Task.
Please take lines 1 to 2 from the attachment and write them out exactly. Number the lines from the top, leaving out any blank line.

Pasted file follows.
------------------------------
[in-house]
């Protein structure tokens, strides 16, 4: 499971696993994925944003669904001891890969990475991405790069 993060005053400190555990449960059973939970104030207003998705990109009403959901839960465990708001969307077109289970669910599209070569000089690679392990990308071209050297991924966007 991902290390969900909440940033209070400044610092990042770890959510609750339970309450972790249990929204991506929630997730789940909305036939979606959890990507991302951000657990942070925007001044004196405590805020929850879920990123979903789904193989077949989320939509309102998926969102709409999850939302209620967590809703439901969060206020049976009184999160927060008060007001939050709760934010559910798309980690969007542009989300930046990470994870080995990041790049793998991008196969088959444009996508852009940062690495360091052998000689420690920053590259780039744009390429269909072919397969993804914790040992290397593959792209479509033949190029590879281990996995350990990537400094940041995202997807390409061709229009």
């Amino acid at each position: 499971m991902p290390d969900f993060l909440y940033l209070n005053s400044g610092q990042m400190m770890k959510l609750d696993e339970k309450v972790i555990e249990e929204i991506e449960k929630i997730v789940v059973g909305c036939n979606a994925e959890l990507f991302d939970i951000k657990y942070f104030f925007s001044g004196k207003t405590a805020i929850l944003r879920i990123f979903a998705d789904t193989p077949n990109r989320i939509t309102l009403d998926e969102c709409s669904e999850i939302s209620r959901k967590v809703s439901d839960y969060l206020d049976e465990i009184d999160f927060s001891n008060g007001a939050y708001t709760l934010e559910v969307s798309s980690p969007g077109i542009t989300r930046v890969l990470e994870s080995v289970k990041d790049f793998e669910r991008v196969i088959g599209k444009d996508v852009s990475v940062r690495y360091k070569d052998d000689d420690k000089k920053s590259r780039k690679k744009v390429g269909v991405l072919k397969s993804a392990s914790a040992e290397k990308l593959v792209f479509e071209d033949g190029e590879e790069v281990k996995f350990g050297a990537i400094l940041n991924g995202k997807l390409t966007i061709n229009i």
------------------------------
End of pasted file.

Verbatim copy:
[in-house]
């Protein structure tokens, strides 16, 4: 499971696993994925944003669904001891890969990475991405790069 993060005053400190555990449960059973939970104030207003998705990109009403959901839960465990708001969307077109289970669910599209070569000089690679392990990308071209050297991924966007 991902290390969900909440940033209070400044610092990042770890959510609750339970309450972790249990929204991506929630997730789940909305036939979606959890990507991302951000657990942070925007001044004196405590805020929850879920990123979903789904193989077949989320939509309102998926969102709409999850939302209620967590809703439901969060206020049976009184999160927060008060007001939050709760934010559910798309980690969007542009989300930046990470994870080995990041790049793998991008196969088959444009996508852009940062690495360091052998000689420690920053590259780039744009390429269909072919397969993804914790040992290397593959792209479509033949190029590879281990996995350990990537400094940041995202997807390409061709229009």